CVS difference for ai12s/ai12-0240-1.txt

Differences between 1.6 and version 1.7
Log of other versions for file ai12s/ai12-0240-1.txt

--- ai12s/ai12-0240-1.txt	2018/01/25 07:14:55	1.6
+++ ai12s/ai12-0240-1.txt	2018/03/30 07:55:08	1.7
@@ -1566,4 +1566,77 @@
 currently defined) cannot be an aspect: it has different values for the
 partial and full views.
+From: Tucker Taft
+Sent: Saturday, March 24, 2018  9:31 AM
+I updated a bit this presentation on safe pointers (AI-0240). It could still
+use more pictures, etc., but it might be useful for those still struggling to
+understand this proposal.
+From: Tucker Taft
+Sent: Tuesday, March 27, 2018  11:48 AM
+Randy and I were discussing how to handle cursors, if the rest of the container
+data structure were implemented using these Ownership pointers.  We began to
+discuss some sort of "secondary" pointers or "unchecked" references, but I just
+realized that good old 'Unchecked_Access provides exactly what we need.  The
+pointer inside a cursor would not have Ownership True, would be of a general
+access type, and would be initialized by using 'Unchecked_Access.
+Unchecked_Access already seems to have exactly the right semantics for such 
+pointers, namely it is up to the programmer to worry about dangling references.  
+So I don't see any need to add any special notion of "Unchecked_References" to
+AI12-0240.  So long as Unchecked_Access works, I don't think we need a new
+feature to handle the "cursor problem."
+From: Randy Brukardt
+Sent: Tuesday, March 27, 2018  5:37 PM
+I don't think this works. Recall (for the rest of you, this was from our
+private discussion) that the primary concern is being able to statically claim
+that a dereference is not a global object because it is "owned" by an object
+that is explicitly passed as a parameter. This is necessary so that the Global
+reference can statically be "null" (or some other very restricted setting) 
+rather than having to be "all" -- "all" necessarily prevents most parallelism
+when checking for safety.
+Note that we have to be able to dereference the unchecked reference, as it is 
+not legal to convert the unchecked reference back to the owned pointer (that
+would be a conversion into a pool-specific type, which is generally not
+For the owned pointers themselves, there is a fairly simple reachability rule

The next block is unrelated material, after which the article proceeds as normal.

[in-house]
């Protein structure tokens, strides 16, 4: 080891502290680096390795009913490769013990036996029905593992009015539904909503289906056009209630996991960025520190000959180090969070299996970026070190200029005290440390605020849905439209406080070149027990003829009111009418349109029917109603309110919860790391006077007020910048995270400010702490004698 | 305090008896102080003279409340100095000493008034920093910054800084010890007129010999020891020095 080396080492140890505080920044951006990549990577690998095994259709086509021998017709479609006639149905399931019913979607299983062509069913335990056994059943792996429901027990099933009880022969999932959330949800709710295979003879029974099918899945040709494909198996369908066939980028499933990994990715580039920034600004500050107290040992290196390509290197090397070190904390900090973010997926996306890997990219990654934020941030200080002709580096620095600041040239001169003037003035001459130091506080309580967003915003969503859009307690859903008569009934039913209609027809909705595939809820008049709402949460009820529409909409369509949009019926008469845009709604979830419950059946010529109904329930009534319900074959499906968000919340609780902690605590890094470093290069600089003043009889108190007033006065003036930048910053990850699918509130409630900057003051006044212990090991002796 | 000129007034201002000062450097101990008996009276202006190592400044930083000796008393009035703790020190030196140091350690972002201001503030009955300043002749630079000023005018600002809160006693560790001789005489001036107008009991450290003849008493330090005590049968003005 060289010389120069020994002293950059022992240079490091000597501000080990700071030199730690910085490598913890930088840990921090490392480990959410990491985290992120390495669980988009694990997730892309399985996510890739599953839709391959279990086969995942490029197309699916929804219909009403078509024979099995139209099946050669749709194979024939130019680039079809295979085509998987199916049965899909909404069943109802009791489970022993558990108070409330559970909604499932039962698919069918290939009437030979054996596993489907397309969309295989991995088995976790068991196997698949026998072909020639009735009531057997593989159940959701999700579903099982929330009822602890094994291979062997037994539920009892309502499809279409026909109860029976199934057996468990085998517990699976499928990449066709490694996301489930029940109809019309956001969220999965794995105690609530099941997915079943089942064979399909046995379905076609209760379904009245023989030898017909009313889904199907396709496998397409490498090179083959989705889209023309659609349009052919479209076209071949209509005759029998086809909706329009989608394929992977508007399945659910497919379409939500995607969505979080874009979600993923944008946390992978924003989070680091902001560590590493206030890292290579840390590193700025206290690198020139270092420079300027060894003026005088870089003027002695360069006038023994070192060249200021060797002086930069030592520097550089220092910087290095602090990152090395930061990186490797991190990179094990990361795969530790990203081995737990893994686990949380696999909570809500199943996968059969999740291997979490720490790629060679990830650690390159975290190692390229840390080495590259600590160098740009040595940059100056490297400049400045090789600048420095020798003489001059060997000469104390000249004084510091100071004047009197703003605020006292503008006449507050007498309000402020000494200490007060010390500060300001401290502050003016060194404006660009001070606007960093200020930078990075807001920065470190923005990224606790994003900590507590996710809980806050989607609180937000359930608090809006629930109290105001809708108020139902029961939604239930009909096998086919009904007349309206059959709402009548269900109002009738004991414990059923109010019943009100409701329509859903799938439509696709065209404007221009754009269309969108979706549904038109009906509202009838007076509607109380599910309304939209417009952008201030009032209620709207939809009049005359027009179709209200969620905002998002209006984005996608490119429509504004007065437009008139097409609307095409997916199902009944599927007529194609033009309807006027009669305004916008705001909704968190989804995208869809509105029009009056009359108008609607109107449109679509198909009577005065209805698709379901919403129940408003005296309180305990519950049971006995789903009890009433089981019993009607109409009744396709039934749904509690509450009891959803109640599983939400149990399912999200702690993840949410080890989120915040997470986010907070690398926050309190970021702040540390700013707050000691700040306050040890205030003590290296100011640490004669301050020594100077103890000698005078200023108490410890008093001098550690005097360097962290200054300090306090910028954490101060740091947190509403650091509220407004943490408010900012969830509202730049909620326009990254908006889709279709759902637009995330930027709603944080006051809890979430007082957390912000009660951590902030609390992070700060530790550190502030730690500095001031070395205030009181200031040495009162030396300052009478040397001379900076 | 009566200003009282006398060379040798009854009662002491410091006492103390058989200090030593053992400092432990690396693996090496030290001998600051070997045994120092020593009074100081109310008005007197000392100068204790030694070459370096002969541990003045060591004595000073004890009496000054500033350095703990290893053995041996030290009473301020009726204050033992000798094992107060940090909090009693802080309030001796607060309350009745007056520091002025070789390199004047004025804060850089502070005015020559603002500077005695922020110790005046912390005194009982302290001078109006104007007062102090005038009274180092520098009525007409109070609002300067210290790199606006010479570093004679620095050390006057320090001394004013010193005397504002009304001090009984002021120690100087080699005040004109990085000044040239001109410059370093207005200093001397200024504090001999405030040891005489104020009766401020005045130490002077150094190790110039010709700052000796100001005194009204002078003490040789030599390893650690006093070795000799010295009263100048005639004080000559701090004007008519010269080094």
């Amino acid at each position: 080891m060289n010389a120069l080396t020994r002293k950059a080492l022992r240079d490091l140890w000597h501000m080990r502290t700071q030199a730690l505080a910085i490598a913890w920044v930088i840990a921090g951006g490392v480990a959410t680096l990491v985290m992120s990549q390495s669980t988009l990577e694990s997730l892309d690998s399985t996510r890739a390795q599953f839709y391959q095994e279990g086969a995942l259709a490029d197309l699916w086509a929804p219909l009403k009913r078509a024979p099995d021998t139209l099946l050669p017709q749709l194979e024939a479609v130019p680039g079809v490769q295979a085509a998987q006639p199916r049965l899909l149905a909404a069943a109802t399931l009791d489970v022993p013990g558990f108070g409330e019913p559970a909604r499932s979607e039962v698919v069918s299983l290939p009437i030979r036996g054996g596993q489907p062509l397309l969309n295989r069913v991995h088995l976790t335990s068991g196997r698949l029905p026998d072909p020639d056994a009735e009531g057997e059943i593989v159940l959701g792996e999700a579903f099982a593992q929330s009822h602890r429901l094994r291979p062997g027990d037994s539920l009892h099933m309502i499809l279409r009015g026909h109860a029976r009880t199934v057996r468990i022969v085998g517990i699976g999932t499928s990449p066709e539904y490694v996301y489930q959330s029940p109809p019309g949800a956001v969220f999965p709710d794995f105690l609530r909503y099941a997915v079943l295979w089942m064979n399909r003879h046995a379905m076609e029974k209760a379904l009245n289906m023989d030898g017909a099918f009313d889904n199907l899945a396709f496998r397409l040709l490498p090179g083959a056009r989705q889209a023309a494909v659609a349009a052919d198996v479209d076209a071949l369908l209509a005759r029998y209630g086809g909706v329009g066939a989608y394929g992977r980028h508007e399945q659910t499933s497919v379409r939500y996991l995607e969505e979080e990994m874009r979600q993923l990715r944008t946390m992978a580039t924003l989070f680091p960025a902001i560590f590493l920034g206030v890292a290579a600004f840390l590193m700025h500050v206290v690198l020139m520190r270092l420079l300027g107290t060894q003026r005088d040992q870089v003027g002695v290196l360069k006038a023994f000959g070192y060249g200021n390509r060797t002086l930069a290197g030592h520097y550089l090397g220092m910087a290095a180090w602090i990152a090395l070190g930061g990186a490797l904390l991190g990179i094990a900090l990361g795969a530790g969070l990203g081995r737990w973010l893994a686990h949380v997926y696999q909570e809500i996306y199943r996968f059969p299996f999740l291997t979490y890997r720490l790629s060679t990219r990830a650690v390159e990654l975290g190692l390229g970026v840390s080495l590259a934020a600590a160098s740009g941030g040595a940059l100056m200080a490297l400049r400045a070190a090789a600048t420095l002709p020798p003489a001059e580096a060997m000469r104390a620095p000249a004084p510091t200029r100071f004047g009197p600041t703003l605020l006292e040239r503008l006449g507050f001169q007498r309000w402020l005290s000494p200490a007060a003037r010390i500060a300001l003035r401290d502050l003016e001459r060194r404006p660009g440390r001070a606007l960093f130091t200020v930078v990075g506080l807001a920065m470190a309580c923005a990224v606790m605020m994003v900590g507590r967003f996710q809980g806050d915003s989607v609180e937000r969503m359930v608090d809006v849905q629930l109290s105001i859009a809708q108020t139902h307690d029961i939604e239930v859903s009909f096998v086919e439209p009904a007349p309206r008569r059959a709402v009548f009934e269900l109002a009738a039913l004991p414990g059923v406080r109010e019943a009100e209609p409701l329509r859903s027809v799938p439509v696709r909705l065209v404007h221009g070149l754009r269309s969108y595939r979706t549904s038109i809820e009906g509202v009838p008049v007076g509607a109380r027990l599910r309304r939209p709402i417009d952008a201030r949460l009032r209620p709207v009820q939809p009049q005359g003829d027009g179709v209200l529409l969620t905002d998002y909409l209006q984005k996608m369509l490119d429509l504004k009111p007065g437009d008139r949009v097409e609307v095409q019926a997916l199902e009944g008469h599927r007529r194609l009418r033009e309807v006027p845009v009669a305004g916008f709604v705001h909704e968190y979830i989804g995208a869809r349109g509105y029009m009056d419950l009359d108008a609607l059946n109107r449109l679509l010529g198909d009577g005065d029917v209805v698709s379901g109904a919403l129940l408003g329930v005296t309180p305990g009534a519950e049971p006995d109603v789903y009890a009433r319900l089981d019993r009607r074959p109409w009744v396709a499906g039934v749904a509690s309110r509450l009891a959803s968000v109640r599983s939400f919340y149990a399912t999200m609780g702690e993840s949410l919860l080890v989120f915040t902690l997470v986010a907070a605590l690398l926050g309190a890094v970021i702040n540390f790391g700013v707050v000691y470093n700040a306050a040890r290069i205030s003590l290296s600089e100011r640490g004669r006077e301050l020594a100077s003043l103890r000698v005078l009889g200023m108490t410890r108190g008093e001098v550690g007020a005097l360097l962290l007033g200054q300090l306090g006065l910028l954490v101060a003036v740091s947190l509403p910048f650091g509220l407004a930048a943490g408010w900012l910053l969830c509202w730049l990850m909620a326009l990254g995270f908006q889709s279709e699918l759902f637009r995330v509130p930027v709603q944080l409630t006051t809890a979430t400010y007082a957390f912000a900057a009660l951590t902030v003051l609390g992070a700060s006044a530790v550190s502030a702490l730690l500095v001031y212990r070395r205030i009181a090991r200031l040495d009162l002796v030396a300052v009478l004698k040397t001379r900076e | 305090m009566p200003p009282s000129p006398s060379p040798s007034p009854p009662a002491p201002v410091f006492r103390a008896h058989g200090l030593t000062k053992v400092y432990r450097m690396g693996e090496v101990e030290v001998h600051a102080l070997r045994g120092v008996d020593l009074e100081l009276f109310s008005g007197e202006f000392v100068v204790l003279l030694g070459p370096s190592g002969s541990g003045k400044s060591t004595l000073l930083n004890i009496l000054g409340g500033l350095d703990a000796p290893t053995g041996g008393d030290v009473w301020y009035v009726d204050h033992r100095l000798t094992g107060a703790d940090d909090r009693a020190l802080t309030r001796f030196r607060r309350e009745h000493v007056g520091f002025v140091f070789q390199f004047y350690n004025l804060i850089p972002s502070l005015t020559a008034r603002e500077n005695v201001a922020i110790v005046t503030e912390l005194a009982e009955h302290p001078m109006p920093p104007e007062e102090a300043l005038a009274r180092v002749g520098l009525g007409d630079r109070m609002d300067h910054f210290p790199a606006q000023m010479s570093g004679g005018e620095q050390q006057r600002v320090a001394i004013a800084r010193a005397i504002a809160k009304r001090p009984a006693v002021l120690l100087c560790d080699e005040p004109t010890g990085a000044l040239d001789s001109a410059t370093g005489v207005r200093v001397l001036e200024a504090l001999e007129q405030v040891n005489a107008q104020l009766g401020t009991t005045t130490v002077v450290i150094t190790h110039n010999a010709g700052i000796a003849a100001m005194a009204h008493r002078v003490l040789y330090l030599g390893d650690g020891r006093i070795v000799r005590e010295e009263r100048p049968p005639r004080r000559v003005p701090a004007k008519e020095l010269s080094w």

+which provides the needed safety. The same rule can be used for the unchecked
+pointers used in cursors, so long as the compiler can know that the unchecked
+pointers cannot contain anything other than an owned pointer.
+However, proving that the unchecked pointers cannot contain anything other
+than an owned pointer requires analysis of all of the code that could possibly
+create such a pointer. One can probably prove it in very limited circumstances
+(such as when declared in a body), but the possibility of child units having
+visibility into a private part means that separate compilation makes such a
+proof unlikely unless we were to require analysis beyond what is usually
+expected of Ada compilers.
+As such, it seems necessary to declare that the type is an unchecked reference
+of an owned pointer, so that we can apply the rules for owned pointers without
+having to engage in complex proofs (perhaps OK for SPARK, not OK for Ada).
+Once that's done, we might as well make that a pool-specific type in order to
+be telling the truth about the capabilities of the type. (Personally, I'd
+rather that all of these things are unchecked references by default, and that
+the owned pointers are marked on the component or object declaration, as that
+would require the least "noise" in the code -- there are only a few owned
+pointer components in a typical program. Unmarked objects and components are
+either "observers" if they have a short lifetime and "unchecked" if they have
+a long lifetime. I don't see the value of having separate types. But that can
+be discussed later.)

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